NAPD and IFES Present Findings of Polling Station Accessibility Audit Results in Poltava, Ukraine
From January to March 2016, the National Assembly for Persons with Disabilities (NAPD) with support from the International Foundation for Electoral Systems (IFES), carried out an audit of all polling stations in the Poltava oblast. Expert audit teams examined 1,269 polling sites in cooperation with regional and local officials, and representatives of disabled persons organizations (DPOs). The audit framework they used incorporated a questionnaire designed for comparing reality against the legislative requirements of Ukrainian legislation regarding the accessibility of buildings and premises. The audit concluded that currently only three polling stations in the region (less than 1%) are fully accessible and 41.6 percent are partially accessible for persons with disabilities.
On October 25, 2016, IFES in partnership with the NAPD visited the city of Poltava to present findings from the NAPD’s “Report on Polling Station Accessibility Audit in the Poltava Region,” conducted earlier this year. Representatives of the Poltava Regional State Administration, Poltava Regional Council, and the Poltava region district administrations were joined by officials from the Office of Ukraine’s Presidential Commissioner for the Rights of People with Disabilities, the NAPD, as well as local DPOs, and disability rights experts.
IFES Ukraine Acting Project Manager Yuliya Shypilova provided an overview of international standards and good practice with regard to accessibility and inclusion throughout the electoral processes, and IFES’ ongoing projects addressing the electoral and political rights of persons with disabilities in Ukraine. NAPD representatives Volodymyr Hrybalskyi and Iryna Tverdokhlib provided a detailed summary of their organization’s polling station audit and outlined key areas of focus for improving the accessibility of polling stations in Poltava region.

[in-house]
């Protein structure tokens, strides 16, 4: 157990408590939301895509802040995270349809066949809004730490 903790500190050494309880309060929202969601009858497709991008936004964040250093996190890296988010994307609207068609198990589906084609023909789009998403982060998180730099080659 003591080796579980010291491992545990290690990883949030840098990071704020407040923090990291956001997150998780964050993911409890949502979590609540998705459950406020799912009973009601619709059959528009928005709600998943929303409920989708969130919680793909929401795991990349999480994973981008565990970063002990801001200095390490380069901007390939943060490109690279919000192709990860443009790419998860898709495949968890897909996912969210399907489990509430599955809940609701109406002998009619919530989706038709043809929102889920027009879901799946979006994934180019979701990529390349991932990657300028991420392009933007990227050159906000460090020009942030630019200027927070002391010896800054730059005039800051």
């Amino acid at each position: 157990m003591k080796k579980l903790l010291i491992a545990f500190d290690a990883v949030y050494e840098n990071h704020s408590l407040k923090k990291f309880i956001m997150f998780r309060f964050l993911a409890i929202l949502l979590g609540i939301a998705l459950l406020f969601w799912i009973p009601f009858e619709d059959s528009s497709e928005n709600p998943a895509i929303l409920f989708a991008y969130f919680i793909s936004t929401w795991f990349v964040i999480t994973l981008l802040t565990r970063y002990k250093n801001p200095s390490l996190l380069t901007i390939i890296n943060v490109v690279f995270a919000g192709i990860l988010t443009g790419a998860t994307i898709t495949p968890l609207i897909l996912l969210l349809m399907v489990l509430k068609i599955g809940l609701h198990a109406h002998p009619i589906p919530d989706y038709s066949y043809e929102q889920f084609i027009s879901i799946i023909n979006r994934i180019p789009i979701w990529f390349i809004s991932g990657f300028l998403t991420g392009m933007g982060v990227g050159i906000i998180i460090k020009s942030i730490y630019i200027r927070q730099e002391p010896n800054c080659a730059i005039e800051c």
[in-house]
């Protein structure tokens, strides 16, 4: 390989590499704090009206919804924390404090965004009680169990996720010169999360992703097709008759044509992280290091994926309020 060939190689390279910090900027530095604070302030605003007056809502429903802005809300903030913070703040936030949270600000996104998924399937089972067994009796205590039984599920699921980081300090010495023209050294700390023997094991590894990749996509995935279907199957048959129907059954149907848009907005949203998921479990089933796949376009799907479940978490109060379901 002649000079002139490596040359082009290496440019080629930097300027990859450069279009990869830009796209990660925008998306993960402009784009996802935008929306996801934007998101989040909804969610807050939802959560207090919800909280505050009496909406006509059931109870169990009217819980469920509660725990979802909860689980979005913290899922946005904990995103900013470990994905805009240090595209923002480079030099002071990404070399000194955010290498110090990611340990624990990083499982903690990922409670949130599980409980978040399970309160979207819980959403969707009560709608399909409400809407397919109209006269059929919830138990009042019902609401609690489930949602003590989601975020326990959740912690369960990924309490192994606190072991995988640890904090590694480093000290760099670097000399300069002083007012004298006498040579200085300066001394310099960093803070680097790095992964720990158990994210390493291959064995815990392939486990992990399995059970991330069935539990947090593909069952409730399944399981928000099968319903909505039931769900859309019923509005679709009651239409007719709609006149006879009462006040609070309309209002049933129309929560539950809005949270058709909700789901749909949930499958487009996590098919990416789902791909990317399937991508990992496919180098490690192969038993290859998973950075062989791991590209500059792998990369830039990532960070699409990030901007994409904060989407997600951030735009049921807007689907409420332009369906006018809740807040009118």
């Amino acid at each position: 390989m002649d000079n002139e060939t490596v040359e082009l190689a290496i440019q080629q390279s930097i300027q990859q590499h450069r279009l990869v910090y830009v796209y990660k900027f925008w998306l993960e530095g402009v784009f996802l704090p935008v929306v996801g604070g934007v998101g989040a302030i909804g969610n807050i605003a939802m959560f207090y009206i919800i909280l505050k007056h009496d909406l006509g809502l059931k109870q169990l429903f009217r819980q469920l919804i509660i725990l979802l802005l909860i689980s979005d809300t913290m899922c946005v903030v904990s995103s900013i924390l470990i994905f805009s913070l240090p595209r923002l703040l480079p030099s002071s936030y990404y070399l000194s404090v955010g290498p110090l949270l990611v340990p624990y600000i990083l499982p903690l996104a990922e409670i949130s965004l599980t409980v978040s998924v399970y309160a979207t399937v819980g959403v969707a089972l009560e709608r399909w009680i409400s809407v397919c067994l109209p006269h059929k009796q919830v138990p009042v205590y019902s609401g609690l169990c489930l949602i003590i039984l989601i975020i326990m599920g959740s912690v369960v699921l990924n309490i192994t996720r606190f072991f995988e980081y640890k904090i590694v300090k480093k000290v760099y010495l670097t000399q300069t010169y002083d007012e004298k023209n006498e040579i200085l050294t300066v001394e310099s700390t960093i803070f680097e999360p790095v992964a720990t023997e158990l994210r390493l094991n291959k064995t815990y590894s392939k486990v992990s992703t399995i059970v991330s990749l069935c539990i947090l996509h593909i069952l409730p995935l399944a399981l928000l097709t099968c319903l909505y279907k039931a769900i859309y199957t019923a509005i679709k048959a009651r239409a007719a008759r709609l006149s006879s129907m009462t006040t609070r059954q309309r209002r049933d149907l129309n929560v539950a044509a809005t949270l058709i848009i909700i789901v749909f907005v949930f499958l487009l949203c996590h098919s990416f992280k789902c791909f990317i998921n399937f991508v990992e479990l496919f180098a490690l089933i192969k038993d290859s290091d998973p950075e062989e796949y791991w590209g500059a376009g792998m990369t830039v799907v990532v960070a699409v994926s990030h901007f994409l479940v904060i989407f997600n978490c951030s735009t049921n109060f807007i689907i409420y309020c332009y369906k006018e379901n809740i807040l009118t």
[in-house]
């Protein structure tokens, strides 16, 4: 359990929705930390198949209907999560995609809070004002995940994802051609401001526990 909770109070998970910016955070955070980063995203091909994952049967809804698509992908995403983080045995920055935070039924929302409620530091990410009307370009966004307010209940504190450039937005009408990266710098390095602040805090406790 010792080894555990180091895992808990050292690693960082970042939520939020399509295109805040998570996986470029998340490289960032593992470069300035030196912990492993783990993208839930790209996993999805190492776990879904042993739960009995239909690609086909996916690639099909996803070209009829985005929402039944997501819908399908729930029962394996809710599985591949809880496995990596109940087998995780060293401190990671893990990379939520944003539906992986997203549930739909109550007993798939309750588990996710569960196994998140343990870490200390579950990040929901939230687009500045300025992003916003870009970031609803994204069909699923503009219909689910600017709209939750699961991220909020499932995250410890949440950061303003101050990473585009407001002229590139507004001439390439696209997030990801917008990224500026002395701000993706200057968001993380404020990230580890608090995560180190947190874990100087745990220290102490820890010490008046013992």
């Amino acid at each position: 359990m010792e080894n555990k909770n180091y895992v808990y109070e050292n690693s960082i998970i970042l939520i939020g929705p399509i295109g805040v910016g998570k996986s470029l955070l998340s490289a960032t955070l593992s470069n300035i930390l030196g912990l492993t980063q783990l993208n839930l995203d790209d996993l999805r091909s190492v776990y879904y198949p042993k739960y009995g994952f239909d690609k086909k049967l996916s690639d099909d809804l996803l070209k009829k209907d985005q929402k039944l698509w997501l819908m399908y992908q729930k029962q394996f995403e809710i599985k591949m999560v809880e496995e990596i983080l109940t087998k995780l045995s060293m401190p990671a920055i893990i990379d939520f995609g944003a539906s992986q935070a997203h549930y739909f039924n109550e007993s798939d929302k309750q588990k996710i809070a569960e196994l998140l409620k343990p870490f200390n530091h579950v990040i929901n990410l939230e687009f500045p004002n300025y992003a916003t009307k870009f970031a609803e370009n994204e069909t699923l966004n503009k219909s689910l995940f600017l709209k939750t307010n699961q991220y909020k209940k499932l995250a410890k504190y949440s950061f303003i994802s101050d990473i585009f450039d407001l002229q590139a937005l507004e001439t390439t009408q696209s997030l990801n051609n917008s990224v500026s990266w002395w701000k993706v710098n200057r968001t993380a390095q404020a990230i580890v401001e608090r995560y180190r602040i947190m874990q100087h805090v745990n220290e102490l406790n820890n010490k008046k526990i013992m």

As suggested by the findings and recommendations by the project`s experts and monitoring teams, the Poltava authorities composed a list of problematic premises and a work plan for making them accessible for people with disabilities. Currently, around 30 premises are being adapted by and for people with disabilities and several representatives of local authorities took the initiative to support the adaptation of additional select polling sites following the presentation. IFES, through continued support from the United States Agency for International Development, Global Affairs Canada, and the United Kingdom government, together with its partners in civil society and government, will continue to monitor and support progress in the coming years.